Rent-To-Own Agreements: Purchases Or Rentals?

Michael H. Anderson, Raymond Jackson

Abstract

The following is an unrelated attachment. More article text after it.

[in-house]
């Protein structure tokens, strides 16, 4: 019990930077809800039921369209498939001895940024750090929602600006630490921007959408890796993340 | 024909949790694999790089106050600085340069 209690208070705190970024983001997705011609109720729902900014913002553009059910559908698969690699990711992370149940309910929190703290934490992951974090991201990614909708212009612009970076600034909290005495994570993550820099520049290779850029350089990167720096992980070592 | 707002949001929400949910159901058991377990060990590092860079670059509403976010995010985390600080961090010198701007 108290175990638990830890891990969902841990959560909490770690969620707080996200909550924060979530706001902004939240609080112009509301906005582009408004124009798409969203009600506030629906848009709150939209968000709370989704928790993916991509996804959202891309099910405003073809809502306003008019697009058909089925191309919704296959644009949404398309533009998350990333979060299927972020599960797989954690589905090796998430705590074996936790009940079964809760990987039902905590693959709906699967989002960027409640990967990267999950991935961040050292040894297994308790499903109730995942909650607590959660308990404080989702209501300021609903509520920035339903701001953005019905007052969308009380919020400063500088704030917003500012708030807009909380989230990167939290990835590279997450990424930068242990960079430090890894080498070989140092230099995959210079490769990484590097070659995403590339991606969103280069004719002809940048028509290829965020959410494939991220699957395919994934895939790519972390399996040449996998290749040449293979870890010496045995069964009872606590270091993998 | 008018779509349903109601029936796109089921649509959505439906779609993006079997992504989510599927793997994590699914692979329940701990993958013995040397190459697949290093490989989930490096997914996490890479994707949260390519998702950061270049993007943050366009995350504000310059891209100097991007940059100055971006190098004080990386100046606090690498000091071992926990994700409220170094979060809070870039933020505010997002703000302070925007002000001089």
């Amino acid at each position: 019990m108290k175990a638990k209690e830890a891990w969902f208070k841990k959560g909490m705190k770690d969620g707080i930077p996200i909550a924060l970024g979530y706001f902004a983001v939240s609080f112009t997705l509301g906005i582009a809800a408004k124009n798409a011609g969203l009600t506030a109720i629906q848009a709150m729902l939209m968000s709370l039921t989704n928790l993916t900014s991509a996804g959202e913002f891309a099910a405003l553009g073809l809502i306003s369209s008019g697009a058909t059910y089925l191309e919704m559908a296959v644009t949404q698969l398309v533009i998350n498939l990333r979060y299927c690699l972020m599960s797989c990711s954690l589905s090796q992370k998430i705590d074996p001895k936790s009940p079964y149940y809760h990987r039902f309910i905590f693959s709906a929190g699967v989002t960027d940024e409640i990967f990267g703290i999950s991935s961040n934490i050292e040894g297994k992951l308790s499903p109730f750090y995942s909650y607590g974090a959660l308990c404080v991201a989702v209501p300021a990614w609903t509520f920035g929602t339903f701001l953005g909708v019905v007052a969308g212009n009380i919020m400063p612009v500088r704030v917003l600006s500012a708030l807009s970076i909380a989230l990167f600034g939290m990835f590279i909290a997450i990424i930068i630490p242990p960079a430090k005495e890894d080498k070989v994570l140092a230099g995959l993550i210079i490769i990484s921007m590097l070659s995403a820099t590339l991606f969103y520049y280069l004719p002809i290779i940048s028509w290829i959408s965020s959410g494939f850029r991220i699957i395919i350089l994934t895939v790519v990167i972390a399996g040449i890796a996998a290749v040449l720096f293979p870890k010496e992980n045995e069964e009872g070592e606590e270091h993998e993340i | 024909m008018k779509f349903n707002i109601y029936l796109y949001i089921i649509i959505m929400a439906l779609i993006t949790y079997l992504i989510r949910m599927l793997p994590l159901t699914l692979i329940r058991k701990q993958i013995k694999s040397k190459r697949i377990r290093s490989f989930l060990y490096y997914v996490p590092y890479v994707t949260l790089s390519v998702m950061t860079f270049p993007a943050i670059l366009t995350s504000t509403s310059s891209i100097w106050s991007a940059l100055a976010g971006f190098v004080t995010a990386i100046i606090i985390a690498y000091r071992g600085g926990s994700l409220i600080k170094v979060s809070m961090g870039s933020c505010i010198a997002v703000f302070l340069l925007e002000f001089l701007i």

The rent-to-own (RTO) business has emerged as an important component of the retailing sector. By offering immediate access to household goods for a small periodic fee without a credit check or down payment, RTO has strong appeal to low income and financially distressed consumers.  A common perception of RTO is that they are disguised, high-interest installment agreements as most consumers eventually acquire the contracted merchandise by making all scheduled payments. We examine the nature of these agreements by using a unique data set of more than 350 thousand transactions drawn from 100 RTO stores in 46 states. Our main result, derived from an analysis of disposition and duration, is that RTO agreements are more frequently used for short-term needs rather than as a method of acquisition.  Legislative and legal efforts to classify RTO agreements as primarily installment contracts cannot be justified by their pattern of use in the marketplace. 


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